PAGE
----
JOURNAL ARTICLE

The burden of COPD in Italy: results from the Confronting COPD survey

R Dal Negro, A Rossi, I Cerveri
Respiratory Medicine 2003, 97 Suppl C: S43-50
12647942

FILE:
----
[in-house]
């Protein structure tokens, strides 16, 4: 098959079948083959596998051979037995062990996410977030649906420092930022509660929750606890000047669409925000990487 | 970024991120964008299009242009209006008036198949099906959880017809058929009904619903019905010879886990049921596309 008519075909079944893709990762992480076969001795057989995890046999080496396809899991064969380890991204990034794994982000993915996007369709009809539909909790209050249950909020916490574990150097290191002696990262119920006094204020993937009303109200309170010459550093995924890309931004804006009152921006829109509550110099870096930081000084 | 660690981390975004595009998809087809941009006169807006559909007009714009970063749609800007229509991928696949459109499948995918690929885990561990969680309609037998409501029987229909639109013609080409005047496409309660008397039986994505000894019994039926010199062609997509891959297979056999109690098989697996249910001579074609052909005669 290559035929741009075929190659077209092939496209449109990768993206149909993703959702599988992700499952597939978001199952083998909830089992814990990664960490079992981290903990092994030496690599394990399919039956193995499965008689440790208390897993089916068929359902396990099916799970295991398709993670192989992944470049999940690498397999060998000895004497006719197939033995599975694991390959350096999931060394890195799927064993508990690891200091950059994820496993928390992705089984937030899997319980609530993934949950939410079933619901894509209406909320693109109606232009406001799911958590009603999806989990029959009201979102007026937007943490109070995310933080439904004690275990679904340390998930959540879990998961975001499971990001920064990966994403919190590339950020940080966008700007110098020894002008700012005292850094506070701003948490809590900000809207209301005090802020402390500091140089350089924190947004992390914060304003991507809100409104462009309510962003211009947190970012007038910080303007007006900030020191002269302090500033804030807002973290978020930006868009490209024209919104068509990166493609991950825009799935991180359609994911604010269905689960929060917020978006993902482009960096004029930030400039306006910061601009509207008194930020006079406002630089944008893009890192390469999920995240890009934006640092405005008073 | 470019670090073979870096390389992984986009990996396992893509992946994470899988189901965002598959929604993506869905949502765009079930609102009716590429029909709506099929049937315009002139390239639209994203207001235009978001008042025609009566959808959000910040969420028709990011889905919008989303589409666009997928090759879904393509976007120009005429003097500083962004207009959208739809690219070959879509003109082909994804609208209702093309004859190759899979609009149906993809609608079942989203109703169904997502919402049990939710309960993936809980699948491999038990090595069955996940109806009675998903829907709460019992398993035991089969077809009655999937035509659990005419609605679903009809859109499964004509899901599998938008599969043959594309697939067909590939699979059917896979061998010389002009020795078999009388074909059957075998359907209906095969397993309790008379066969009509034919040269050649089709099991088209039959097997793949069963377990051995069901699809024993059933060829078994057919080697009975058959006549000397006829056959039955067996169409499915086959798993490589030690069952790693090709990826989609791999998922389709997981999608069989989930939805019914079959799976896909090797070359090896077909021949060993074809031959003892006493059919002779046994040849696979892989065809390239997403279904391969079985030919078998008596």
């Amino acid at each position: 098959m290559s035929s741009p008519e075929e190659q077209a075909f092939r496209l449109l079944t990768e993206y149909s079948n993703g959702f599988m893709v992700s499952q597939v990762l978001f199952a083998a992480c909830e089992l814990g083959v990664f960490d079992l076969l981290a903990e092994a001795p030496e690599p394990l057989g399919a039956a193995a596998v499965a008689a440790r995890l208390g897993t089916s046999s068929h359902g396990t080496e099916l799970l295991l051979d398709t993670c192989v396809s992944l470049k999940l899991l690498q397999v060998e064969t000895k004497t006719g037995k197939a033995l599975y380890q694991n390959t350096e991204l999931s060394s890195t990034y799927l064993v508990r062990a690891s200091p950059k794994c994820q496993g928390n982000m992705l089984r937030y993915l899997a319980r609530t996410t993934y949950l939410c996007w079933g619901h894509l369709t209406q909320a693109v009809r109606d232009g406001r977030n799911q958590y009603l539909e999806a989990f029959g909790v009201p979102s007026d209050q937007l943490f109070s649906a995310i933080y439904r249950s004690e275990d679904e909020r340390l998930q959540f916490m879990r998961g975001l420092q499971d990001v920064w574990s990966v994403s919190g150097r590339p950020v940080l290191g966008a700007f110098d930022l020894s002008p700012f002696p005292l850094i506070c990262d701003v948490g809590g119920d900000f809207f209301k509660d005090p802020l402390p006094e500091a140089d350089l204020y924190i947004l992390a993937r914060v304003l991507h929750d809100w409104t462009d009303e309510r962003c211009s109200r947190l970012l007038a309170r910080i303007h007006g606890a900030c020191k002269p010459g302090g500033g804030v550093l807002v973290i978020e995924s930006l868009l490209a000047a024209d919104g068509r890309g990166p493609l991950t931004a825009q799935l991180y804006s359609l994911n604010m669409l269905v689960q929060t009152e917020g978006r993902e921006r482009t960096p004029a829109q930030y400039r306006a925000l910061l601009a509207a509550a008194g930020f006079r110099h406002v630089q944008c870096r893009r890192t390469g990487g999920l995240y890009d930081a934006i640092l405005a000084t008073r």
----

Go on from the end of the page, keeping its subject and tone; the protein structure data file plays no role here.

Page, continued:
Chronic obstructive pulmonary disease (COPD) is a disease state characterized by airflow limitation that is not fully reversible, and progressive lung function decline. In Italy, an estimated 2.6 million men and women have COPD, and the disease causes around 18 000 deaths each year. In addition to mortality, morbidity from COPD results in substantial use of secondary healthcare resources. The burden of COPD in Italy may be due to the underdiagnosis of the disease by healthcare professionals, particularly in the early stages of the disease, and a lack of awareness among physicians of recommended treatment practices. In an attempt to address the need for information on the burden of COPD, a large-scale international survey, Confronting COPD in North America and Europe, assessed clinical outcomes, use of healthcare resources and loss of productivity in the workplace, and the economic cost of this disease in Italy and six other countries. In Italy, the economic analysis of the survey data showed that the mean annual cost of COPD to the healthcare system was Euro 1261.25 per patient Indirect costs were estimated at Euro 47.29 per patient, bringing the societal cost of the disease to Euro 1308.54 per patient. Three-quarters of the direct per patient cost of COPD in Italy were accounted for by inpatient hospitalizations (Euro 963.10), suggesting that interventions aimed at preventing exacerbations could alleviate the burden of COPD in Italy. The high impact of COPD on the Italian healthcare system is also likely to be a consequence of the underdiagnosis and undertreatment of the disease, suggesting that costs may be reduced by increasing the utilization of spirometry as a diagnostic tool, and improving physician adherence to treatment guidelines. Patients with severe COPD and other comorbidities showed higher costs (Euro 6366 and Euro 1861, respectively) than patients with mild disease (Euro 441) or no comorbidities (Euro 1021), underlying the importance of smoking cessation interventions to prevent disease progression.

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